Russian Boat Sinks
July 11, 2011 by staff
Russian Boat Sinks, Rescuers walked the broad waters of a reservoir of the Volga River on Monday, seeking dimming hopes of survivors after a boat old, overloaded cruiser sank in the wind and rain. Nine people died, but more than 90 remain missing.
Exactly how many people were aboard the two-storey Bulgaria when he went on a cruise on Sunday remains unclear, but he was sure that carrying more than their limit. Authorities say anywhere from 185 to 196 people were aboard the ship have been no more than 120.
The cause of the catastrophe has not been determined. Igor Panishin regional Emergency Situations Ministry was quoted by state news agency RIA Novosti reported survivors that the ship was leaning to starboard, as it made a turn and a wave washed over the deck. It sank in about eight minutes, he said.
The ship sank about three miles offshore in 20 feet of water, authorities said.
National Emergencies Ministry spokeswoman Yelena Smirnikh said Monday that nine people were confirmed dead and 80 have been rescued. A list of the Ministry of the sample were all rescued Russians, it was not clear if foreigners were aboard.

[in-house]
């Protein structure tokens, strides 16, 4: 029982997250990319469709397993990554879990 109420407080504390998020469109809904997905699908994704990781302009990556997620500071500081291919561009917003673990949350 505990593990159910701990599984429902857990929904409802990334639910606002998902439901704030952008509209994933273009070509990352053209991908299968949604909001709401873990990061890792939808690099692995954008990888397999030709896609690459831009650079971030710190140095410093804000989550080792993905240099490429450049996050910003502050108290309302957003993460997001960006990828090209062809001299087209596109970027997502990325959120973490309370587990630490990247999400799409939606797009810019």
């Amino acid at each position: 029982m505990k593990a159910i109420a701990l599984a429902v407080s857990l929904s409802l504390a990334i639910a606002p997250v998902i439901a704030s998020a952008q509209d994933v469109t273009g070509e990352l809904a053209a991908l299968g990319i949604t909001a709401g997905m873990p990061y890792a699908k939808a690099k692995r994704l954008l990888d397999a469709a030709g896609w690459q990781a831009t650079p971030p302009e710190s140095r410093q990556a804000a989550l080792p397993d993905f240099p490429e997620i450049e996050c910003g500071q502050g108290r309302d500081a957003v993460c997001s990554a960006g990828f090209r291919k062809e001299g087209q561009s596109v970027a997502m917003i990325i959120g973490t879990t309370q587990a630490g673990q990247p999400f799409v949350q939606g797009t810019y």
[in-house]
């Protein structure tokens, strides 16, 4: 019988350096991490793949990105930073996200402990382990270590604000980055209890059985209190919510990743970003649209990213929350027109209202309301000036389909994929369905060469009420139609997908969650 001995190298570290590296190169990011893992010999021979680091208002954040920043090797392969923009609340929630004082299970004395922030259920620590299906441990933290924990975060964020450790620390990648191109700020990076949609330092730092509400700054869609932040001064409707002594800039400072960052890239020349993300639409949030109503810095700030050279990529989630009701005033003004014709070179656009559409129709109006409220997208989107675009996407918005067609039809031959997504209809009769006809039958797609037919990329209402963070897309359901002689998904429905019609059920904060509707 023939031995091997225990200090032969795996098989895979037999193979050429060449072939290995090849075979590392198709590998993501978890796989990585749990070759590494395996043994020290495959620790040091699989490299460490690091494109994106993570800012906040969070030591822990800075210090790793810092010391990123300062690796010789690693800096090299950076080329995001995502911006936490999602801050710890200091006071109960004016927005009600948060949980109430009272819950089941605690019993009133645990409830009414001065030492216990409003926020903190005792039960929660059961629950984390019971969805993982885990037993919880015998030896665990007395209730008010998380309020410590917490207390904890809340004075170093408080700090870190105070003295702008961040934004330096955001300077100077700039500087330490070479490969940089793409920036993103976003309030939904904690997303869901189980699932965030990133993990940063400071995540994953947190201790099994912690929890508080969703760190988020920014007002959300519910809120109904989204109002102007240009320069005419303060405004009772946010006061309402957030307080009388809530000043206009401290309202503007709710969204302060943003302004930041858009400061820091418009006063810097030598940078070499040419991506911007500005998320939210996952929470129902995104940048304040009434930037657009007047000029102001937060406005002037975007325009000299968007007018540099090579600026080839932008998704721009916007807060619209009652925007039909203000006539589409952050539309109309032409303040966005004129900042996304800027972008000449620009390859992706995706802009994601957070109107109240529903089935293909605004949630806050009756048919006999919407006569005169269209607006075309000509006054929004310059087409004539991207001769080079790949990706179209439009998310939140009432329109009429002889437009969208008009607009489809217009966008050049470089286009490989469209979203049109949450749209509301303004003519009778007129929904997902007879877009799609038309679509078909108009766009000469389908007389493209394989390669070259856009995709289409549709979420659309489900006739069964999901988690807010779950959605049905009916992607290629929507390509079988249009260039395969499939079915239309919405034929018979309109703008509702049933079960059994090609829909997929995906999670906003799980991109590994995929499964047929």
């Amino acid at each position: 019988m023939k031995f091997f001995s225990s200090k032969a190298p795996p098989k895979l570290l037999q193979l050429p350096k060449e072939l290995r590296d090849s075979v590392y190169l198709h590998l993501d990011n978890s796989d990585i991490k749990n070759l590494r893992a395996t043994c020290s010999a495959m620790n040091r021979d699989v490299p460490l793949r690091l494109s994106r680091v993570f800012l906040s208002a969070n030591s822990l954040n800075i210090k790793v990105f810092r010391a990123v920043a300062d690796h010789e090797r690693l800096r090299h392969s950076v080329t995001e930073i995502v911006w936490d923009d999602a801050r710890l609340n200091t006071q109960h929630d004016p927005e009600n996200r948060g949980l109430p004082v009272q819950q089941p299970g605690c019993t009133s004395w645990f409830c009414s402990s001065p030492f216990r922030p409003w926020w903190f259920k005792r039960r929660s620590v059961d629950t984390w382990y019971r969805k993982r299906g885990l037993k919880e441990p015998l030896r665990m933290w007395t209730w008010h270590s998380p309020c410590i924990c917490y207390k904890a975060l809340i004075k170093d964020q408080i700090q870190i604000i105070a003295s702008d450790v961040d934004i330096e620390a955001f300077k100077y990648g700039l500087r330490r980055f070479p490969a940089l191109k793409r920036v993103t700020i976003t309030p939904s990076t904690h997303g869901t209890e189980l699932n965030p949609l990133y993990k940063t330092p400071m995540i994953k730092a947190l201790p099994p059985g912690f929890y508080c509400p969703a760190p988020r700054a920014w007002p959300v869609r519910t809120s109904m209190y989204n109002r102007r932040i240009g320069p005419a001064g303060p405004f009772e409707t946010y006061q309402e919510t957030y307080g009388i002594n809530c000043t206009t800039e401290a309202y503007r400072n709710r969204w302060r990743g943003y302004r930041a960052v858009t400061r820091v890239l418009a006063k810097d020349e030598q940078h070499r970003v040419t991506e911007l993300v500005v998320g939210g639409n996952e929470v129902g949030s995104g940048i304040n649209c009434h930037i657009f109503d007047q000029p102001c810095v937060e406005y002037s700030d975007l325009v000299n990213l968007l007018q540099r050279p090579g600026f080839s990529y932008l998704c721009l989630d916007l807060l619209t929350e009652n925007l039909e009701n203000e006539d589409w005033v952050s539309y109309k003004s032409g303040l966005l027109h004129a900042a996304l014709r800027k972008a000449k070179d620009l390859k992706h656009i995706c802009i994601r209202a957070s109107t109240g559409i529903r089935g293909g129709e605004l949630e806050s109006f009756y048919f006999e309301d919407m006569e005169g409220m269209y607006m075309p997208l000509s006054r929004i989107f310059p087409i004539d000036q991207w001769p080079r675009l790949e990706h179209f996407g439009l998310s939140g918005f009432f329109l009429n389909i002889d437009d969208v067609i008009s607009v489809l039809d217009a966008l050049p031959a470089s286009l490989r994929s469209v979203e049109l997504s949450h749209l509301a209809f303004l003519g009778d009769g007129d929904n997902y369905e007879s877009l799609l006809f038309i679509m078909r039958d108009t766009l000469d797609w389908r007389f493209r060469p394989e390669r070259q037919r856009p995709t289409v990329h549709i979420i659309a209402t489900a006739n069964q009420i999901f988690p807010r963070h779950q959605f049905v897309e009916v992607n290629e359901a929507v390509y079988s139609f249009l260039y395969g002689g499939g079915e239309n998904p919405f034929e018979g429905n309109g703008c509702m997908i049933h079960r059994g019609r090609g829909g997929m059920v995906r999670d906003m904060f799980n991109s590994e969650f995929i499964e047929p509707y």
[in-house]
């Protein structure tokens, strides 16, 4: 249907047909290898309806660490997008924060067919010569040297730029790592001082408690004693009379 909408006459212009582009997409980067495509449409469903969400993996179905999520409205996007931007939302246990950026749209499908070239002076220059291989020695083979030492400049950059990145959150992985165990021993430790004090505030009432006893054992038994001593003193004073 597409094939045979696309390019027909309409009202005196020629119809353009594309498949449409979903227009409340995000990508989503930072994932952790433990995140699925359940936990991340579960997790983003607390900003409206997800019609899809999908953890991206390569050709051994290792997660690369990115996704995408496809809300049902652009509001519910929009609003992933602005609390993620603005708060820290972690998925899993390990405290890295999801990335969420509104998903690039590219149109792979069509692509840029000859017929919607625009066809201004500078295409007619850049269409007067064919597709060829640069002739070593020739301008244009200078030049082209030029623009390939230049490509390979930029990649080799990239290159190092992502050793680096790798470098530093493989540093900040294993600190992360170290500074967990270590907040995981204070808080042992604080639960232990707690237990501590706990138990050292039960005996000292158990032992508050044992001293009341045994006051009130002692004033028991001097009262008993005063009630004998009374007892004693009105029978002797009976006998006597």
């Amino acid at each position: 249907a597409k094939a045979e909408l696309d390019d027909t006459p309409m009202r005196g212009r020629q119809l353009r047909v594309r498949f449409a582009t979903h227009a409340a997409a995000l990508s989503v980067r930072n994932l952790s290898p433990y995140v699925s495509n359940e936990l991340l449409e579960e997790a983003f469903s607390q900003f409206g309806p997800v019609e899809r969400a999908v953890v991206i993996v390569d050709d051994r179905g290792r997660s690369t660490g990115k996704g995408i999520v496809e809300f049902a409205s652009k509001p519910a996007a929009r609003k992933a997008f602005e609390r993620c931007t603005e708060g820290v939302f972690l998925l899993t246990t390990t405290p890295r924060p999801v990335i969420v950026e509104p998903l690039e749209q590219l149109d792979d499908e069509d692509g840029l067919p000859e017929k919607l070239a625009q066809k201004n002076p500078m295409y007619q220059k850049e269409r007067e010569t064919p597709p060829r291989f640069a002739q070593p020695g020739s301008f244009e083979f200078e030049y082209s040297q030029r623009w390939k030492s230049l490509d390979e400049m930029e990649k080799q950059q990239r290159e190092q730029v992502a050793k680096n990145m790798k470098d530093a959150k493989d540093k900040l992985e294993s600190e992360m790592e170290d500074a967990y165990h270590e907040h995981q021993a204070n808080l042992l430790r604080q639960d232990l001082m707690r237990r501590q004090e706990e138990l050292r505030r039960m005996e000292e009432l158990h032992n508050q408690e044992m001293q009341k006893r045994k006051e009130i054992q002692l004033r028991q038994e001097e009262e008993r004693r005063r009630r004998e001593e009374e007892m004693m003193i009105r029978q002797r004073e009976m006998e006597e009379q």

River cruise ships such as Bulgaria are very popular among Russian tourists, conducting cruises ranging from a few days to two weeks.
Many children were aboard the ship, and Russian news reports quoted survivors saying that 50 children had gathered in the entertainment room on board shortly before it sank late on Sunday.
One survivor said the national Vesti news channel 24, other boats refused to come to their aid.
“Two boats did not stop, even though they shook hands,” said the man aged about 40, who was on the beach in the middle of passengers were crying, some wrapped in towels and blankets. He held another man, crying desperately.
Emergency crews and divers from neighboring regions rushed to the scene of the tragedy, 750 kilometers east of Moscow.
The Volga, the longest river in Europe, up to 30 kilometers wide in some places. The river is a popular tourist destination, especially in the summer months.
Bulgaria was built in 1955 in Czechoslovakia, and belongs to a local tourism company. Traveling from the city of Bulgar to the regional capital, Kazan.
A tourism expert said the lack of divisions within Bulgaria has made them vulnerable to violations.
“In the case of an accident of these ships sink in a matter of minutes,” said Dmitri Voropayev, head of the Samara travel company, RIA Novosti.
Russian Union of Tourism Industry said the ship had not been inspected or upgraded for years, according to the Interfax news agency.
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